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Me and My Money

Actor’s investments stabilize his volatile earnings Add to ...

Troy Adamson, 43

Occupation

Actor

The portfolio

Includes Fortis Inc., Bank of Nova Scotia, BCE Inc. and equity/ bond index mutual funds.

The investor

“I have long been an avid reader of investment books and was known on Vancouver film sets to always have one tucked under my arm – like Tom Cruise’s character in the movie, Cocktail,” says Troy Adamson. The inspiration for his investment approach came from Derek Foster’s The Lazy Investor, a book on commission-free investing through dividend reinvestment plans (DRIPs).

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When income is volatile

For a person who makes his living as an artist, financial planning and investing present a few challenges. “Because my income fluctuates wildly, I may invest 80 per cent of my income one month and spend 180 per cent the next,” explains Mr. Adamson. Also, actors tend to have a few years where they make most of their money, and they usually never really retire.

“Because of this, I focus mainly on creating passive income through investing in blue-chip Canadian companies that have a long history of paying and increasing dividends,” he adds. “Instead of building up a large nest egg that I will then draw from in retirement, I am building up a second revenue stream that I can use to even out my income over the years.”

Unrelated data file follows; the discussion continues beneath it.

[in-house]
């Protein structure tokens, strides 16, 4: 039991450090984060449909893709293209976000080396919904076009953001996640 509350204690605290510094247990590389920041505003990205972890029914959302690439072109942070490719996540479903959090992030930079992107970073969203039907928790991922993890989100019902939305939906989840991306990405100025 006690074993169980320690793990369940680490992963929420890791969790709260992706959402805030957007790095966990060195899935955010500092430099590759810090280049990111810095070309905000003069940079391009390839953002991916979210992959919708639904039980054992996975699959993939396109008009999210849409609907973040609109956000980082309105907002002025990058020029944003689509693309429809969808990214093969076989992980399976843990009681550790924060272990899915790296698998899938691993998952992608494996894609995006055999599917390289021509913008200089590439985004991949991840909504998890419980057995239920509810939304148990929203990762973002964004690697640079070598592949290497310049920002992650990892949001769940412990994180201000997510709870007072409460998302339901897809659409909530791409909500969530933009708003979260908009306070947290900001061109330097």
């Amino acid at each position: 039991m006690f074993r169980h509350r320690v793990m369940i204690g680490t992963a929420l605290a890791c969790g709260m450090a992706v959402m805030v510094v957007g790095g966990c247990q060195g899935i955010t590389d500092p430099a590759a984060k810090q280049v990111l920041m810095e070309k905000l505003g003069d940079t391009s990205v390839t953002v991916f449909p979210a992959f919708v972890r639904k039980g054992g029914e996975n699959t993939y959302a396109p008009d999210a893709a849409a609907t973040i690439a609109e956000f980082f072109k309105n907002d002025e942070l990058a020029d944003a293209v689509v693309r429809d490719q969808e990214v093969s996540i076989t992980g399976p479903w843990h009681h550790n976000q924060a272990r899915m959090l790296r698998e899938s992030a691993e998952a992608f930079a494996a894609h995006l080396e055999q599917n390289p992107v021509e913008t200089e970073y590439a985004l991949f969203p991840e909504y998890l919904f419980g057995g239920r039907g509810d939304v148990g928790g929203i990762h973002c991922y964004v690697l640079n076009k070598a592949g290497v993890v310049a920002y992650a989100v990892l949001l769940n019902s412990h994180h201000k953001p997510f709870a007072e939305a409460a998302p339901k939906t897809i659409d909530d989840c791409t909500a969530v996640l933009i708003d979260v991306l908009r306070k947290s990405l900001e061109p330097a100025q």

He likes BCE because it is not only Canada’s largest telecom but also a multimedia company with holdings in television, radio, digital media and sports entertainment. “This diversity, the company’s growth and their attractive dividend, convinced me BCE would be a good long-term holding.”

Best move

“It was learning how to buy stocks with no fees directly from the company, and reinvesting the dividends through DRIPs. Also taking advantage of the dividend tax credit.”

Worst move

“It was selling my first condo [in Vancouver]. Although I sold at a profit, it has since doubled in price.”

Advice

“By building up a position in a few companies that you believe in, I think most investors will do quite well over time.”

“It’s usually a great time to buy when there is doom-and-gloom in the headlines.”

“When investing, think of yourself as part owner of the company [and get to know it well]. This is better than thinking you bought a ticker symbol you hope to sell later for a profit.”

Mr. Troy writes a financial blog from the artist’s perspective at canadianperformersmoney.com.

Special to The Globe and Mail

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